News / USA

US DEA Takes 'Most Wanted' Campaign to Thai Entertainment Districts

The United States Drug Enforcement Administration and Thai police are seeking help in tracking down some of Southeast Asia's most wanted criminals.
The United States Drug Enforcement Administration and Thai police are seeking help in tracking down some of Southeast Asia's most wanted criminals.

Multimedia

The United States Drug Enforcement Administration and Thai police are seeking help in tracking down some of Southeast Asia's most wanted criminals. 

Thailand's nightlife has long been associated with less-than-legal activities.

The US DEA and Thai authorities are using bar paraphernalia to track down their most wanted criminals
The US DEA and Thai authorities are using bar paraphernalia to track down their most wanted criminals
In the glow of the neon lights of Bangkok's go-go bars, scantily clad dancers and prostitutes, openly practice their trade.

Foreign tourists and expatriates calmly swig their drinks, undisturbed by the faces around them - some of them the region's most wanted drug dealers and murderers.

But the fugitives are not sitting at the bar. Their photos are on the beer-bottle holders, coasters, and matchbooks customers use.

The United States Drug Enforcement Administration and Thai authorities say there may be most wanted criminals hiding in communities here.

And, to track them down, they are taking a fresh approach: displaying the faces of wanted criminals on bar paraphernalia, enlisting the support of bar owners like Samang Edwards.

Samang Edwards
Samang Edwards
Samang holds up a pen handed out by authorities and pulls on a little flap, rolling out a wanted poster. "I want to help to catch these kinds[s] of people," she said. "I don't like how the way they do for drug or whatever. It's very bad for people."

Samang says the pictures of wanted criminals do not bother her customers, who seem to enjoy the novelty.  

Some slightly inebriated patrons even claim to have seen some of those wanted.

But Danish expatriate Nicolai Kehlet points out the wanted picture on the bottle holder keeping his beer cold appears a bit dated. "I don't know. I mean, I guess anything that helps catching these guys would do difference, I think. It's like I said, it's hard to judge from these pictures. If you look around you've got all sorts of faces. And, my guess is they're changed a bit since then," Kehlet said.

At the top of the DEA's wanted list is Wei Hsueh Kang, a high-ranking official of the United Wa State Army - a drug-dealing rebel group that controls a large part of northeastern Burma.

Thomas Pasquarello, the DEA's director for East Asia, says U.S. authorities have been hunting for Wei since the 1990s and are offering up to $2 million for information leading to his arrest.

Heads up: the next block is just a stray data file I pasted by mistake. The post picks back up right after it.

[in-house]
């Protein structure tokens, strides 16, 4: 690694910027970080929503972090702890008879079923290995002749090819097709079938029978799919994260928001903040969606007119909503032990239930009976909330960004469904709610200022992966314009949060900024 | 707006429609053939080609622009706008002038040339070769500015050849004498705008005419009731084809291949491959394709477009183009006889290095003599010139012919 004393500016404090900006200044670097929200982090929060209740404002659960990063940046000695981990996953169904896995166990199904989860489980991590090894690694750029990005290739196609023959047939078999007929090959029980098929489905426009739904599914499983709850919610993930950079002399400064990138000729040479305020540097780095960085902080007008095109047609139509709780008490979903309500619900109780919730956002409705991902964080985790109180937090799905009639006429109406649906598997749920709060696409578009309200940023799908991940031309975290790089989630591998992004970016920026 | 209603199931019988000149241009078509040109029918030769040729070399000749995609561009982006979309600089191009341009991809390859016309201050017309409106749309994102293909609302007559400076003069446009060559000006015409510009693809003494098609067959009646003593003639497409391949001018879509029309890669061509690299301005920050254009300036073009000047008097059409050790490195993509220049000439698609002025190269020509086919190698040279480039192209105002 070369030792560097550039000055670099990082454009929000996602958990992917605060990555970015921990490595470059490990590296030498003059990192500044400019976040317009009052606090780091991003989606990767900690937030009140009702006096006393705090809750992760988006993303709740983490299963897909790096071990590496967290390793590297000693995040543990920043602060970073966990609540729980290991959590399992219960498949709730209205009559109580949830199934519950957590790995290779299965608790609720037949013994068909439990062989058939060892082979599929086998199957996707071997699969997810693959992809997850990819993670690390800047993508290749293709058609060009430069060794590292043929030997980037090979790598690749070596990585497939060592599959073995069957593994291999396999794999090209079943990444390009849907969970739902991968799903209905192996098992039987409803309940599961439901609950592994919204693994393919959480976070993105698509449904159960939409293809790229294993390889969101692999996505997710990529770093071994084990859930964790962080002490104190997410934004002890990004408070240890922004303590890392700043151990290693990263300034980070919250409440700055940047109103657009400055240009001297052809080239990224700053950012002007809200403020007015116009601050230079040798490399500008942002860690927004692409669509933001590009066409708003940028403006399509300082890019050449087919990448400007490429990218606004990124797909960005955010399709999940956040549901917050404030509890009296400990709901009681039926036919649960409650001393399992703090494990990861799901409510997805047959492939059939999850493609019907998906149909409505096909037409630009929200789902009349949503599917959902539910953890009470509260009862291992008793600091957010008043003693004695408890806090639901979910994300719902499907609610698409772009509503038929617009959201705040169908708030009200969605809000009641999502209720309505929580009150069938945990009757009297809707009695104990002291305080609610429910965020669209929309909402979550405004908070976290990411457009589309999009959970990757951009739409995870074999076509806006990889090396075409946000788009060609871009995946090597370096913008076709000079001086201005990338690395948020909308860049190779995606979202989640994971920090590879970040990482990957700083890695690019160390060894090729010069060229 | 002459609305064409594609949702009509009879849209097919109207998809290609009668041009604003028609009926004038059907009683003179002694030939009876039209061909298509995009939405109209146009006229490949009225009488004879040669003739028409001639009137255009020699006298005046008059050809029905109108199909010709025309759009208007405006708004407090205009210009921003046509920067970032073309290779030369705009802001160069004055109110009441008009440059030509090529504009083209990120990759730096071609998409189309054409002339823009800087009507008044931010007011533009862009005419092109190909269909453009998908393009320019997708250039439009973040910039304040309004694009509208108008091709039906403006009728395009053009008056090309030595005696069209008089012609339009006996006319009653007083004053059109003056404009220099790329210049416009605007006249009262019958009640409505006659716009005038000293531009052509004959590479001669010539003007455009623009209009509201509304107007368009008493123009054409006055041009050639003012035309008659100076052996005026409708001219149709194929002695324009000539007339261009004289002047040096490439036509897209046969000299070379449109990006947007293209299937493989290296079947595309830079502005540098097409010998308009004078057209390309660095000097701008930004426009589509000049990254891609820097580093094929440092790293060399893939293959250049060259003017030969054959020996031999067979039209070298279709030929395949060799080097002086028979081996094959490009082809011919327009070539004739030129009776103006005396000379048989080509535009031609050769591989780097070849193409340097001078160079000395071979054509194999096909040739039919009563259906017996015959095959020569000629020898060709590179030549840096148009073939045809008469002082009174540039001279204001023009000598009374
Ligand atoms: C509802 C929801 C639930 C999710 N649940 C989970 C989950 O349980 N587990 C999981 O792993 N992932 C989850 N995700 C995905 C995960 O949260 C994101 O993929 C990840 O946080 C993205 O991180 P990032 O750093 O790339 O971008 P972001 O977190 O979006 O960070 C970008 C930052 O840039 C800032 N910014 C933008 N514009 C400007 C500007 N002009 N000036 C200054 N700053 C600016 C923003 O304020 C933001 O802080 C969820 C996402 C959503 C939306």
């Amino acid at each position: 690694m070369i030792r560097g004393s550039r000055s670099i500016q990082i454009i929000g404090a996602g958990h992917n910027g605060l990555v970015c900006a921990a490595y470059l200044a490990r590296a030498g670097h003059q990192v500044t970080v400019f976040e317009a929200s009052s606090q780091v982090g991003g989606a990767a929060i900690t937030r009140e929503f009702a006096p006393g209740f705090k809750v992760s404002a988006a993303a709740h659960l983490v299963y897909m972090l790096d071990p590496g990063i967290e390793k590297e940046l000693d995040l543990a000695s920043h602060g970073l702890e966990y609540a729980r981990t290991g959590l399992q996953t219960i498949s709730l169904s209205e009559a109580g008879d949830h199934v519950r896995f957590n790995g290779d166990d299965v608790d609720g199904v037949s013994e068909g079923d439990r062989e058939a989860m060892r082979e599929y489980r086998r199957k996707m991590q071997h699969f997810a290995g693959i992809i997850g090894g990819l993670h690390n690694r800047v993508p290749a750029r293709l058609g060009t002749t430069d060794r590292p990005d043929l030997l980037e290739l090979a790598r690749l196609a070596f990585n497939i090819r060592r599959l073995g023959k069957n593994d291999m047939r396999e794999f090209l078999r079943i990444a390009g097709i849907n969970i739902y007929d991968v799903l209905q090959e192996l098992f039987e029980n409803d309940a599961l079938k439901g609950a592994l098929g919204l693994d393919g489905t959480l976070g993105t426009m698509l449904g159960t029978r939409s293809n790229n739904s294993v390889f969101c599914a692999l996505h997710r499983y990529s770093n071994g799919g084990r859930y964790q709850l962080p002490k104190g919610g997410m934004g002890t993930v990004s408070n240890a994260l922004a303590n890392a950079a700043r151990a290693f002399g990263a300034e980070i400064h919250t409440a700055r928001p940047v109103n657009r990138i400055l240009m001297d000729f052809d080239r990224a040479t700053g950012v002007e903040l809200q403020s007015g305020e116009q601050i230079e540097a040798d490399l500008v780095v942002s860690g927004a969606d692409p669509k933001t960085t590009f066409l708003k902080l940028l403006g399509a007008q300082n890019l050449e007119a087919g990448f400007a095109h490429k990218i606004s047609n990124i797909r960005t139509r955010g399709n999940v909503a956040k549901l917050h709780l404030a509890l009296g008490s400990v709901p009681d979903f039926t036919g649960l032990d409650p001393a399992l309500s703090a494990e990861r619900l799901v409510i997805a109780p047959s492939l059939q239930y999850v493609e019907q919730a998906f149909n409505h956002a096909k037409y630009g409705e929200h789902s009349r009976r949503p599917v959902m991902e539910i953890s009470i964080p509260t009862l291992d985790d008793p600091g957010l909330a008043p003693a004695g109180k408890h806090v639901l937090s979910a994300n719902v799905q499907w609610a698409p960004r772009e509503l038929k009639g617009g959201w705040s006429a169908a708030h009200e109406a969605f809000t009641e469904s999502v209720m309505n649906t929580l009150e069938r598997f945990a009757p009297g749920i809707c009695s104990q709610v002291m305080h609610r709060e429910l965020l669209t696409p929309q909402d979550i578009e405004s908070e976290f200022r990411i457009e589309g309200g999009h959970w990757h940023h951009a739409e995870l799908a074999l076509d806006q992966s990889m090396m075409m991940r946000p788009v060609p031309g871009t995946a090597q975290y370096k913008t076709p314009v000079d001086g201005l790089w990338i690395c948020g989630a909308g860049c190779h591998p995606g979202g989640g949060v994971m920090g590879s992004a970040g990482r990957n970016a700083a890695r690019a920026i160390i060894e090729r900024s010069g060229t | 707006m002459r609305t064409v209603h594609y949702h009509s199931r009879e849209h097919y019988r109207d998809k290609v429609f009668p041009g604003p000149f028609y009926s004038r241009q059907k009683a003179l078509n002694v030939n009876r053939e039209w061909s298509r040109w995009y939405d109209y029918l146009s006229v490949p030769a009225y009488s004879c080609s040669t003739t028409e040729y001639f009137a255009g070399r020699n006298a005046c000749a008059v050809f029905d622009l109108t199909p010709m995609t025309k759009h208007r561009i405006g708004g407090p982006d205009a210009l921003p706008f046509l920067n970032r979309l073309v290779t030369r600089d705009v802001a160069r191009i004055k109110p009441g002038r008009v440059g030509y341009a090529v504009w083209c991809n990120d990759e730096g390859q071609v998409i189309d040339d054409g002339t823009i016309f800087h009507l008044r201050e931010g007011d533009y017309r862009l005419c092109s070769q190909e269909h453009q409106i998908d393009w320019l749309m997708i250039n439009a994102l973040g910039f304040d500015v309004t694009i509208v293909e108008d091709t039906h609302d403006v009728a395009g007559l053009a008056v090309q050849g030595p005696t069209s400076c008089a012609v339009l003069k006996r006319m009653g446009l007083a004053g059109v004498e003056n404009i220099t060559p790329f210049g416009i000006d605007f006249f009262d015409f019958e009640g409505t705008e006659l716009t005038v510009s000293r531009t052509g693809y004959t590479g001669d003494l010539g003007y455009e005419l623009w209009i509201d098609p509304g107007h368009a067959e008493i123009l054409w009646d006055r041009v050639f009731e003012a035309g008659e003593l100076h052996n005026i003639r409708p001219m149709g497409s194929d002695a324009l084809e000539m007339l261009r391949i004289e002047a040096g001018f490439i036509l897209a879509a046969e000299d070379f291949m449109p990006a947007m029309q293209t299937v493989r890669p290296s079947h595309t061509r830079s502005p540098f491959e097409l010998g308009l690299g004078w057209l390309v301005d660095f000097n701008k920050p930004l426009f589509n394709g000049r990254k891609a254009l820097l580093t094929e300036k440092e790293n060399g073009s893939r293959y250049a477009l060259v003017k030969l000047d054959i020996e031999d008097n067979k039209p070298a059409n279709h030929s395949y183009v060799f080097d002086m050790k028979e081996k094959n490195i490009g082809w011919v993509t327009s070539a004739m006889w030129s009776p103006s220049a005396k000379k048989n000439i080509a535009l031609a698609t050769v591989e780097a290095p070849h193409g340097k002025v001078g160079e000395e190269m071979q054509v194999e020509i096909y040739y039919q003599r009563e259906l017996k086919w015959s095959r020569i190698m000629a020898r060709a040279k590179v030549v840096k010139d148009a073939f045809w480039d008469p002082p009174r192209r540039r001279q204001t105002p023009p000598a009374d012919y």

"They've been responsible for a ton, (large) amounts, of heroin as well as for methamphetamine. The organization is capable of producing thousands of kilograms of illicit narcotics. And, Mr. Wei Hsueh Kang is the financial genius behind it as well as the CEO of the criminal organization," he said.

Though Thailand is the focus, eight other countries across Asia are participating in the program, the first of its kind.

Since August, the program's web site has had over 70,000 hits and has generated 120 leads that are being investigated.  

Although it has yet to catch any fugitives, Pasquarello says there are signs the program has a positive effect. "We have received reports right from the very top of these organizations-they're not happy with the program. They're not happy with the publicity. And, again, for any criminal elements, they want to work underneath the radar of law enforcements. And, what this does is it exposes their operations, it exposes their network. So, it has had an impact on their operations," Pasquarello said.

He says they will measure the program's success by how much public input they receive and how many useful tips it generates.

You May Like

Video One Year After Thai Coup, No End in Sight for Military Rule

Since carrying out the May 22, 2014 coup, the general has retired from the military but is still firmly in charge More

Video Afghan Economy Sinks As Troops Depart

Afghans are grappling with how exodus will affect country's fragile economy More

Video Scientists Say We Need Softer Robots

Today’s robots are mostly hard, rigid machines, with sharp edges and forceful movements, but researchers at Carnegie Mellon University say they should be softer and therefore safer More

This forum has been closed.
Comments